Now more than 30 years old, the 20th Century Fox comedy film 9 to 5 captured the zeitgeist of the 1980s and catapulted singer Dolly Parton into popular culture as an icon of the era. Parton’s catchy rendition of the movie’s theme tune was an instant hit and goes some way to explaining the story’s enduring appeal. Patricia Resnick’s adaptation for the stage remains faithful to its source work although the formulaic conclusion so acceptable on celluloid, seems distinctly unsatisfying, despite Parton’s lively score, which borrows heavily but not exclusively from the emotional territory of her country and western roots.
Jackie Clune (Violet Newstead), Amy Lennox (Doralee Rhodes) and Natalie Casey (Judy Bernly) in 9 to 5 - The Musical at New Wimbledon Theatre, London Photo: Simon Annand
A lively ensemble is led by an astutely cast triumvirate of leading ladies, namely Jackie Clune as office manager Violet Newstead, Amy Lennox as Doralee Rhodes and the wonderful Natalie Casey, putting her exquisite comic timing to good use as office newcomer Judy Bernley. Ben Richards is an unqualified success as the sexist, egotistical, lying, hypocritical bigot Franklyn J Hart but stealing the show is veteran performer Bonnie Langford as Roz Keith. Ostensibly playing against type as the officious spoilsport spinster, this musical verbalises Roz’s unrequited love for her boss and it’s not long before Langford is stripped to her undies, dancing a tango and reminding her audiences of both her dramatic and physical flexibility as a performer.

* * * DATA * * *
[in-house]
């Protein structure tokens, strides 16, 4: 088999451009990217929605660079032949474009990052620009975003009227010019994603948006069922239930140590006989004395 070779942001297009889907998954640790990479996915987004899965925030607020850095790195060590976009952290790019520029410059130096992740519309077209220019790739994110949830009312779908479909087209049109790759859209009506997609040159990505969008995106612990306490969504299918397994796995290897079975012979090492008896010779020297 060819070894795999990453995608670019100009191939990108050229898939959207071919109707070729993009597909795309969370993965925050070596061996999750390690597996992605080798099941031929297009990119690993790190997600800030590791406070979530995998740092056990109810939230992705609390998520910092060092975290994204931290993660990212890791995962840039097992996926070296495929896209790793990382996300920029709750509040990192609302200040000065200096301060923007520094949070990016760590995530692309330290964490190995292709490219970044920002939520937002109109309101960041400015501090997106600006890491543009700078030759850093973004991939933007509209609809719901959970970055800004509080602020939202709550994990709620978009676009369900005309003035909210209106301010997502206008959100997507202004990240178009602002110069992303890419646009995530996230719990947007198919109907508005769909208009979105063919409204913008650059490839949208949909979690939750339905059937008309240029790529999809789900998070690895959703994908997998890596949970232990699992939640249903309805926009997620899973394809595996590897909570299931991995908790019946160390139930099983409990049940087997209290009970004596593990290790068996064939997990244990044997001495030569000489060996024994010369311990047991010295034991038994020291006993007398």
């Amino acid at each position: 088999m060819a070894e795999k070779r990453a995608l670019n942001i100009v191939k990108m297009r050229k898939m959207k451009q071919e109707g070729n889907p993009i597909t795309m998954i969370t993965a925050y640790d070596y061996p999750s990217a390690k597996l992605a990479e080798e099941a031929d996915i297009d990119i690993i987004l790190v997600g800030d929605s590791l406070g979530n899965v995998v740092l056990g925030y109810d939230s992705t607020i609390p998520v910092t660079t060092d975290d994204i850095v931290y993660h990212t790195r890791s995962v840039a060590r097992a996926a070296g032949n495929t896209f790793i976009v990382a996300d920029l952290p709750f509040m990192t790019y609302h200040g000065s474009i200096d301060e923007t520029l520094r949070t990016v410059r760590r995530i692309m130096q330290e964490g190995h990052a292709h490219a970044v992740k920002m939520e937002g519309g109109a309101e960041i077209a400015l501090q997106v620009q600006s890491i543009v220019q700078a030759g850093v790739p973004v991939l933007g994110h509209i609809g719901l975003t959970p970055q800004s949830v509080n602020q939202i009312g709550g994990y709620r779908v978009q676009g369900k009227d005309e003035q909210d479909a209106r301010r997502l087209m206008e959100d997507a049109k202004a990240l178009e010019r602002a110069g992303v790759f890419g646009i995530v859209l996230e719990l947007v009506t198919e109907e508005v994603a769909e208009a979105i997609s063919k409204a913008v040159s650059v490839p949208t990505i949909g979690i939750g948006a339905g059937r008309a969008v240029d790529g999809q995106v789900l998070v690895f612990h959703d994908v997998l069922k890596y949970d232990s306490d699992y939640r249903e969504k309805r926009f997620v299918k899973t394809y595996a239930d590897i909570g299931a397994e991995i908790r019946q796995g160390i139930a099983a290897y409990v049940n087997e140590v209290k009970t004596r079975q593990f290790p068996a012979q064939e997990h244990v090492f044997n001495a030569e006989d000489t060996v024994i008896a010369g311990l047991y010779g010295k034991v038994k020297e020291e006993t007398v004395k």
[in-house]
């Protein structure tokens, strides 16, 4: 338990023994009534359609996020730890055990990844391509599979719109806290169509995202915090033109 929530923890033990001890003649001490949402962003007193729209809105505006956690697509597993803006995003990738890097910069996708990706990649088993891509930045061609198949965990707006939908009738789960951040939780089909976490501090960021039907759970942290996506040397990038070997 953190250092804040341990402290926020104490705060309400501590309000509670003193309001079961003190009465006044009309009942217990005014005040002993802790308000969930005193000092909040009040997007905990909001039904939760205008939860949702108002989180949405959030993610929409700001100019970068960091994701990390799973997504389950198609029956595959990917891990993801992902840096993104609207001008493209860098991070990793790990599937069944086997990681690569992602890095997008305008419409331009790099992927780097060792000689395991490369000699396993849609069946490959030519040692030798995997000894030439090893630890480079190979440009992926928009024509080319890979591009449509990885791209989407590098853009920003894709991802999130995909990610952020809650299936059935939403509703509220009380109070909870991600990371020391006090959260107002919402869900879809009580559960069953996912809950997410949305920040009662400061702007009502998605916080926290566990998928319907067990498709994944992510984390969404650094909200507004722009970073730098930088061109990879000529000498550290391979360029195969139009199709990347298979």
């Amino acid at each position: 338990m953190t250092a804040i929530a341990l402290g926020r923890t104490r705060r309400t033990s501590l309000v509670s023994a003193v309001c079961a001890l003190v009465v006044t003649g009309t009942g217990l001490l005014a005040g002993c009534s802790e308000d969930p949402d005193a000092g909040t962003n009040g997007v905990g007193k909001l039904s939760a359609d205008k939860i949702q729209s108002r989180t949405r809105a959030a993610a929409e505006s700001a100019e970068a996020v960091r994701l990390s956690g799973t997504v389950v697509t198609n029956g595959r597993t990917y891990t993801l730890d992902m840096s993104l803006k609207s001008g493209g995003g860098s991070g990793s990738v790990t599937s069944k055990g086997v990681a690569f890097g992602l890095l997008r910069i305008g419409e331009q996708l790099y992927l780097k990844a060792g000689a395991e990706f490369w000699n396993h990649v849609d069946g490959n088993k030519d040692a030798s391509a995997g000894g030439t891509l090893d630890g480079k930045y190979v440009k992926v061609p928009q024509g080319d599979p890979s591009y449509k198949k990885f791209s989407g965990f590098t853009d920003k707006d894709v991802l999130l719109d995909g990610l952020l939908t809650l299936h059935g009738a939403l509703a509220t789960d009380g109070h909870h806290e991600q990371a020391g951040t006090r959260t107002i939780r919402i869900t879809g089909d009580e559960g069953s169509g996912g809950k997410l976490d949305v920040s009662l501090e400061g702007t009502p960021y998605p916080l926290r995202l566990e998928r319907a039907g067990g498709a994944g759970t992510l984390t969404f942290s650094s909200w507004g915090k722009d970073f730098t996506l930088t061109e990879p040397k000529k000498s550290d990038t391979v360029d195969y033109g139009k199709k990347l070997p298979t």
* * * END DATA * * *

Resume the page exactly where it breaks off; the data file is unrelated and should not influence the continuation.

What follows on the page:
Jeff Calhoun’s direction is sound rather than outstanding with an emphasis on choreography to ensure a slick, seamless show. The presence of Parton as a bookend projection however is an unnecessary crowd-pleaser that jars against rather than informs the narrative. Kenneth Foy’s practical touring scenic design wittily illustrates both the vulgarity and the naivete of the age without hammering home the references, a task best left to Richard Mawbey and his vivacious wig designs.